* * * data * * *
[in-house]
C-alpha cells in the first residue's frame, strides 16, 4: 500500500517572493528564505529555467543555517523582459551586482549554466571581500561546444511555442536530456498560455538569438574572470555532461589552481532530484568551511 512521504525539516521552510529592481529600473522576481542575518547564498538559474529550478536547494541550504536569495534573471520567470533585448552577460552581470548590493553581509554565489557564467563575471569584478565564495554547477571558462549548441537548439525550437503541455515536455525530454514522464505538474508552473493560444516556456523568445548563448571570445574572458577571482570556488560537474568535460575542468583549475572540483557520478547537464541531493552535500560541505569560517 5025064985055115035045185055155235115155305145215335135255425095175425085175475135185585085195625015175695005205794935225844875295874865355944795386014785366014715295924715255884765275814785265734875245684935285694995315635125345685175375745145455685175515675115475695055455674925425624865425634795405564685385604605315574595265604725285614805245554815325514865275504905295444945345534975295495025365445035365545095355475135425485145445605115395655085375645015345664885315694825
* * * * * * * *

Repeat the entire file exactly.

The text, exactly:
[in-house]
C-alpha cells in the first residue's frame, strides 16, 4: 500500500517572493528564505529555467543555517523582459551586482549554466571581500561546444511555442536530456498560455538569438574572470555532461589552481532530484568551511 512521504525539516521552510529592481529600473522576481542575518547564498538559474529550478536547494541550504536569495534573471520567470533585448552577460552581470548590493553581509554565489557564467563575471569584478565564495554547477571558462549548441537548439525550437503541455515536455525530454514522464505538474508552473493560444516556456523568445548563448571570445574572458577571482570556488560537474568535460575542468583549475572540483557520478547537464541531493552535500560541505569560517 5025064985055115035045185055155235115155305145215335135255425095175425085175475135185585085195625015175695005205794935225844875295874865355944795386014785366014715295924715255884765275814785265734875245684935285694995315635125345685175375745145455685175515675115475695055455674925425624865425634795405564685385604605315574595265604725285614805245554815325514865275504905295444945345534975295495025365445035365545095355475135425485145445605115395655085375645015345664885315694825